How do the Independent Catholics organize?

This is more a request than a blog post, and I’m reaching out to people in the Independent Catholic or Independent Sacramental movements, and particularly those in structured communities, like parishes or worship groups.

How do you organize your groups? How do you work between groups? In what way does your group function like “establishment” churches and which way does it not?

I would appreciate any feedback, and I think we generally have much to learn as religious institutions have their privileged place challenged.

6 Replies to “How do the Independent Catholics organize?”

  1. In response to your question on how members of the Independent Catholic Church(es) organize:

    We, at the ECC, use a combination of the structures used by the Roman Catholic Church (RCC) and the Episcopal Church (EC) because they both reflect the ecclesial and theological traditions which best fit who we claim to be: a continuation of faithful apostolic Christians who are part of the ‘One, Holy, Catholic, and Apostolic Church’ spoken of in our Creed.

    In both the RC and EC traditions, a bishop leads a local church (diocese) which in my case covers 10 states in the American Southwest. We currently have four dioceses in the USA and one in Ireland. To provide a spirit of cohesion and common direction in worship and in service, we (the house of bishops and representatives from the clergy and the laity) elect a Presiding Bishop every four years to lead for a term of five years. A PB may only hold that office for a maximum of two consecutive terms.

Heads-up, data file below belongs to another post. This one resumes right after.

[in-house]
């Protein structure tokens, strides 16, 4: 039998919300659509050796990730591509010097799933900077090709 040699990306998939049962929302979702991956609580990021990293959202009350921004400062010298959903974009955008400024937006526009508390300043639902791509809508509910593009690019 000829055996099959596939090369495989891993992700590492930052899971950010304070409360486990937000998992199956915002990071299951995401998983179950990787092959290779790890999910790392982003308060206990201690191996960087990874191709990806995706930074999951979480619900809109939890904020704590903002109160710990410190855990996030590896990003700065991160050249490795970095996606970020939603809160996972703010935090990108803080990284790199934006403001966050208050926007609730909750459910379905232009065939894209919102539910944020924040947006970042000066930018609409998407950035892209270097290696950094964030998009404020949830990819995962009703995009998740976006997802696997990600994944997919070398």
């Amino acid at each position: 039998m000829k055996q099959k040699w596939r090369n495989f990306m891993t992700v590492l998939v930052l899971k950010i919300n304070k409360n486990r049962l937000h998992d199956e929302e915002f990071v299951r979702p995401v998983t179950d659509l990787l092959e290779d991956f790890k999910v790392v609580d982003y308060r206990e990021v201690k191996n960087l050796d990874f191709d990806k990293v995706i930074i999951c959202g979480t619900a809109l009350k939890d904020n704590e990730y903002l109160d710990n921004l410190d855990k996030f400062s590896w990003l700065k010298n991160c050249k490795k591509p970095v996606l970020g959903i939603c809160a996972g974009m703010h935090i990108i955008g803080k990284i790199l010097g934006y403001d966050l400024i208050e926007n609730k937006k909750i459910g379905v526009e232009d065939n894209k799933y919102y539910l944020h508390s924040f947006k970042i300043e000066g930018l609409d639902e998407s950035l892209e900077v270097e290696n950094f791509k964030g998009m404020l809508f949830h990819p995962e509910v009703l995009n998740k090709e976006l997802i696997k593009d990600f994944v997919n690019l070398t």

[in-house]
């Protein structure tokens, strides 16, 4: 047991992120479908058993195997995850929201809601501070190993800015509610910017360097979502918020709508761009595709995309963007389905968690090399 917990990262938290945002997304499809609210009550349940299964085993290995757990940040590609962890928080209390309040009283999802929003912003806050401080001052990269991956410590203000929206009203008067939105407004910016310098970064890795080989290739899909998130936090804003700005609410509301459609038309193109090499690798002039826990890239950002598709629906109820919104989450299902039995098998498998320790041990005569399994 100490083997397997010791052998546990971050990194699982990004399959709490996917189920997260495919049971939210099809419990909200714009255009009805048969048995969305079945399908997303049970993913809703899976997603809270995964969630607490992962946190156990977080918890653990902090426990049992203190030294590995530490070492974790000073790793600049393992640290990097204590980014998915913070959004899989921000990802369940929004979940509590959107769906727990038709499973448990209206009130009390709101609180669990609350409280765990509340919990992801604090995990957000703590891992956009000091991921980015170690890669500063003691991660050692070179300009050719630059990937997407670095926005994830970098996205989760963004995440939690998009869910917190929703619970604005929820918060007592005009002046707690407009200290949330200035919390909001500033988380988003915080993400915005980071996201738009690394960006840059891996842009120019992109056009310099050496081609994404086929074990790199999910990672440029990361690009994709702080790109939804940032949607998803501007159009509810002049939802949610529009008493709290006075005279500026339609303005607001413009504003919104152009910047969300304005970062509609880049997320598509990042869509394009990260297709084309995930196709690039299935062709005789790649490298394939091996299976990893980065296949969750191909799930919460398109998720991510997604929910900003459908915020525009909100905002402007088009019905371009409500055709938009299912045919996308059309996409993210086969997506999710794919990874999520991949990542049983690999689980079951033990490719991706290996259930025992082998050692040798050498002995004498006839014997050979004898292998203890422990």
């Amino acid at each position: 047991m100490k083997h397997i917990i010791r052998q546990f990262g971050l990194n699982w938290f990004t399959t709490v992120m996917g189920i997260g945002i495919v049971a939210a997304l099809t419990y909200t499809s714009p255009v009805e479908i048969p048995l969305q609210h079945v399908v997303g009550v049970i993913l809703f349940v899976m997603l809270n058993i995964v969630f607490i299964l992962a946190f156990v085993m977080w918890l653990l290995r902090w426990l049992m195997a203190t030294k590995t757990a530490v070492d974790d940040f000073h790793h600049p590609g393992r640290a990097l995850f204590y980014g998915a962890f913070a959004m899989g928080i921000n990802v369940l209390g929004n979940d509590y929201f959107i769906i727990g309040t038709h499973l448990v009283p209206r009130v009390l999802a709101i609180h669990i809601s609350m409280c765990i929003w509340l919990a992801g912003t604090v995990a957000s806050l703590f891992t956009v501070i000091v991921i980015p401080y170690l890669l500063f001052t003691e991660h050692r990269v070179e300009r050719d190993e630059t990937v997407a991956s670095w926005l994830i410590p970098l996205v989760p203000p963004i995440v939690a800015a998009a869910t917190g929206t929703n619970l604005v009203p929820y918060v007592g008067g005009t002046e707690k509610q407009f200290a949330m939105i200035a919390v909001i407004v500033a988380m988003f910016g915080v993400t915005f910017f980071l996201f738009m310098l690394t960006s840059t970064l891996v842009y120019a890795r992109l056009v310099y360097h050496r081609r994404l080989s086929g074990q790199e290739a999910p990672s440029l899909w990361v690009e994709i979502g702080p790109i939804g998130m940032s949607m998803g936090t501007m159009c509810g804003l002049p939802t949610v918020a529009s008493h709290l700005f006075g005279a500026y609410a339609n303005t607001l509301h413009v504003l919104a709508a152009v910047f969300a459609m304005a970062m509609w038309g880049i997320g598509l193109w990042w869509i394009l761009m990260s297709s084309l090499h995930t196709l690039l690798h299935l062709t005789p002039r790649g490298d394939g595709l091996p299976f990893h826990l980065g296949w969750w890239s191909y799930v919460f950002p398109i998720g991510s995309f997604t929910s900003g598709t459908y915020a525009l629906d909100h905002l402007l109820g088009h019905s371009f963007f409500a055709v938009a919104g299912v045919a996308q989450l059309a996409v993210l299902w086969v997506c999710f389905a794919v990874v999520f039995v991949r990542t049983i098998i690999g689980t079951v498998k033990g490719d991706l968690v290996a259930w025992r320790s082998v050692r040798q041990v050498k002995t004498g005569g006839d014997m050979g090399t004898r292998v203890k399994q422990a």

Parishes are led by a pastor (priest) appointed by the bishop after a consultation and a search lead by the leadership of the local parish.

    For more detailed information, please consult the Canons published in our website, or feel free to contact me by email or by phone at 619-634-3708.

    Your research will provide a very useful resource for those of us in the ISM here in North America.

    Good luck with your work,


  2. Scott, you could contact Bishop George Lucey of the American National Catholic Church (both are on FB) for the details, but the ANCC has congregational parish governance in combination with the leadership of a bishop. Local parish communities maintain autonomy in their governance and function. A common set of standards for acceptance into ordained ministry for clergy is maintained across the church. Parish communities adhere to a core set of basic policies. The presiding bishop of the church is elected by the ordained and lay representatives at the General Convention. The presiding bishop does not serve for life and must be reelected to continue to hold office. The presiding bishop serves in an important teaching capacity and serves as the voice of church. The presiding bishop also exercises the important sacramental functions of the Office of Bishop and is entrusted with the responsibility of ordaining qualified candidates to the diaconate and priesthood.

  3. Hello! I can reply from an Independent Anglican Missionary Society. We in the Free Anglican Church and the All Saints Anglican Missionary Society, operate more like a religious community. We have Bishops who are non jurisdictional, they serve in mission communites and work similarly to the other mission priests in the society yet provide episcopal oversight to the mission communities. We work together in impoverished communities that lack liturgical churches in rural and urban settings. Our missions range from low to high liturgically and our common mission is to bring the gospel to the poor, and encourage our friends in the mainstream to help bring outside resources in to these communities. It has been very successful. By encouraging education in children, we hope to better the future for these communities, and help ensure eqality for LGBTQ persons living in thse communities as well.

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